Wednesday, October 26, 2011


I got to go to Barcelona last weekend.  Eighteen hours on the plane for three days with my husband in a lovely city--definitely a fair trade-off.  I won't do a travelogue in this post.  Rather, I want to share one of the most wonderful places I have ever seen.

This is La Sagrada Famillia--The Cathedral of the Holy Family.  See the cranes?  It is not done yet.  It was begun in the 1880s, quickly taken on by Antonin Gaudi, and won't be finished until 2026 or so.  I didn't have high expectations:  I thought Gaudi was a show-off, and I didn't think I liked "Modernista" architecture.  I'm so, so glad that I was wrong.  Imagine being invited to stand inside daVinci's "Last Supper" or a Bach requiem.  Gaudi created an ethereal masterpiece of art and worship.

I have been few places where I felt that the appropriate posture was prostrate.  This is one.  Everything about the cathedral is built to point to the majesty of God, the amazing love He has for us, the lordship of Jesus.  I mean everything.  I'm afraid my pictures don't do it justice.  Most of the time it felt distracting to have my camera out.

The West entrance tells the Passion story.  The hard, brutal sculptures are intentional, not merely a reflection of the time in which they were made.  Gaudi, while he didn't sculpt them, gave general instructions for the angular figures with minimal detail.  There is so little detail that small gestures become important, like the Jesus' face leaning against the column in exhaustion.

But the scene is also hopeful.  Jesus is up there, very high between two of the bell towers, ascended already to heaven.

The East entrance, greeting the sun every morning, shows all of creation in celebration of the Birth of Jesus and the Holy Family itself.  One of my favorite scenes here was Joseph and young Jesus together (the picture on the left).  Joseph is remembered throughout the cathedral, something not done very often.

Inside, the nave rises up among columns that look like they are taken straight out of Tolkien.  Gaudi had pioneered these organic hyperbolic arches and curved columns--they give you the effect of being inside a giant forest.  And the sound is incredible.  The organ was awesome, played for a too-short time while we were there.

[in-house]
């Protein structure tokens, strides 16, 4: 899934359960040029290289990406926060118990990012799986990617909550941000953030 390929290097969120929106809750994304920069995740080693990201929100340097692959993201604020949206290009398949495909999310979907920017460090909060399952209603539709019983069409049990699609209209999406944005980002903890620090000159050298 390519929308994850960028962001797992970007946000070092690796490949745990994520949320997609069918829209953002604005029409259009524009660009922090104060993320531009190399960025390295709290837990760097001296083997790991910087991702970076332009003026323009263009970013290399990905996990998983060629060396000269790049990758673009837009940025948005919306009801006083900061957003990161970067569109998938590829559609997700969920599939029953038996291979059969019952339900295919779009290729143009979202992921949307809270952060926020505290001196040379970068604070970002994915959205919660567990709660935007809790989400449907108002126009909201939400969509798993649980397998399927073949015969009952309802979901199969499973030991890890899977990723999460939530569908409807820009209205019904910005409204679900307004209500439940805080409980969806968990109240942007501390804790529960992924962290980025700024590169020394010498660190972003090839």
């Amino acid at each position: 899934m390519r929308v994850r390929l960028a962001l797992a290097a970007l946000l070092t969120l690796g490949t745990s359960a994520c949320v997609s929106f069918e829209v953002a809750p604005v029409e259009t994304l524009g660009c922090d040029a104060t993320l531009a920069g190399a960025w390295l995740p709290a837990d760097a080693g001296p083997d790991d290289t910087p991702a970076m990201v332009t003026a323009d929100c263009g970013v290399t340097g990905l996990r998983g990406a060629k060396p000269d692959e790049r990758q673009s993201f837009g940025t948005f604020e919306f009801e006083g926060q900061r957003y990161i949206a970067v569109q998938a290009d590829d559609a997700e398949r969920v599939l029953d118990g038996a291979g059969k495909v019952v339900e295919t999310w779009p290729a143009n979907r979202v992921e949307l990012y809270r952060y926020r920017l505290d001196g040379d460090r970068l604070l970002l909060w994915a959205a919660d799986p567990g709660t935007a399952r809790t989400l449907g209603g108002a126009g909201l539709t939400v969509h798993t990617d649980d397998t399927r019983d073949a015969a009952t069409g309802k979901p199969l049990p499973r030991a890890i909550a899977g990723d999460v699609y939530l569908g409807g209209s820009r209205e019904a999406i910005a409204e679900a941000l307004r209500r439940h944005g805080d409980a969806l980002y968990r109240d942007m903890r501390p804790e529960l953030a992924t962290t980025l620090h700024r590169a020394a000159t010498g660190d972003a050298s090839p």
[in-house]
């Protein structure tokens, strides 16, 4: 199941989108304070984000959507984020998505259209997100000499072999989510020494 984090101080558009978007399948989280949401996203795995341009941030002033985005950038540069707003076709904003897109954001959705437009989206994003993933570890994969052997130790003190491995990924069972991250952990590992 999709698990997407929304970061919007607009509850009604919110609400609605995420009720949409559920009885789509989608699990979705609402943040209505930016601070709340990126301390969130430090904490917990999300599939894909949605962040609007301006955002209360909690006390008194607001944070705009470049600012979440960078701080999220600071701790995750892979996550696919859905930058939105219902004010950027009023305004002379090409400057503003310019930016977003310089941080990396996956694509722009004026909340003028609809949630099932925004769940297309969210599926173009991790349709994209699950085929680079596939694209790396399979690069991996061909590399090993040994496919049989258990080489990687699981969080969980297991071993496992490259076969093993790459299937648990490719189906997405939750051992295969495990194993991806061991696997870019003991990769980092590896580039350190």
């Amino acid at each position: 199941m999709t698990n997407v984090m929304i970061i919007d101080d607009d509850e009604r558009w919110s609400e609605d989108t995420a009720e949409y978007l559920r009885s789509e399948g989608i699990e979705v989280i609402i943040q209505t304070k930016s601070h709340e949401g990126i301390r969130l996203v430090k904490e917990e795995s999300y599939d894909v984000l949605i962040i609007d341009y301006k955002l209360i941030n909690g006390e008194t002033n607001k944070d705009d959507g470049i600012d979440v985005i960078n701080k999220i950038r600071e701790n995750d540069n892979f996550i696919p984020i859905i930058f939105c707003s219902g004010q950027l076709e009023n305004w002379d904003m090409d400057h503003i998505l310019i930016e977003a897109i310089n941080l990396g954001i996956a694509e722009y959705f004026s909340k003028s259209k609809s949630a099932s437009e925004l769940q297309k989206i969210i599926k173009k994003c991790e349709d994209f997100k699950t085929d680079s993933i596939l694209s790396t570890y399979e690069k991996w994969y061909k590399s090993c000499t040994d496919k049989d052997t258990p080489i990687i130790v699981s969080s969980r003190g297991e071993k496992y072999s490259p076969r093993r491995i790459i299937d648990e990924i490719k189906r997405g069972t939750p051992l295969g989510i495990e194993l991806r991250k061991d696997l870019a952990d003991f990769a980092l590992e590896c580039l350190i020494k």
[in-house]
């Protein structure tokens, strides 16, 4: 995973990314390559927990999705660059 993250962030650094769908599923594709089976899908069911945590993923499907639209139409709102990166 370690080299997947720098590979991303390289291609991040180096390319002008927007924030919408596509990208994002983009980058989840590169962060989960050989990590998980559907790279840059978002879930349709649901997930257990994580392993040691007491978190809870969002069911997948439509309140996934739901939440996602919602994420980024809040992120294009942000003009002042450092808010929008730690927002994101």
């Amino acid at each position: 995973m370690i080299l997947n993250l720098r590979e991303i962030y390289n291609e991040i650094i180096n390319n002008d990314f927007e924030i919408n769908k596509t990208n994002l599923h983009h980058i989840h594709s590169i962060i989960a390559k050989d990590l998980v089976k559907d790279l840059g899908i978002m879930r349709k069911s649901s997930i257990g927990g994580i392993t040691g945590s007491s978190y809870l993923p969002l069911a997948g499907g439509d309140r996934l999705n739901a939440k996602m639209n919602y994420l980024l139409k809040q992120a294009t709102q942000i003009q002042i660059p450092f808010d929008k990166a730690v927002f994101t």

I return again and again to the idea of Gaudi's that his project should not be limited to only his ideas. Rather than leave plans for every single detail, he left general ideas, planning for later generations to participate in the design of the cathedral.  That was very important to him. The stained glass windows, with their careful selection of color but modern pattern, are a great example.  (Gaudi indicated the color choices but left the actual design for later.)  Incidentally, the east- and west-facing windows have slightly different color schemes.  I think the west, on the left, is more oranges and reds, moving to just a little blue up on the top.  The east-facing window has far more blue, the color of water and life.  (I could have them backwards, but I think that is right.)

Looking back at my pictures, one other thing comes to mind:  isn't it good to know that modern man hasn't lost his ability to make something beautiful and grand purely as a gift to God?  This is a worthwhile pursuit.

The official site is here.  Pictures much more beautiful than anything I could take!

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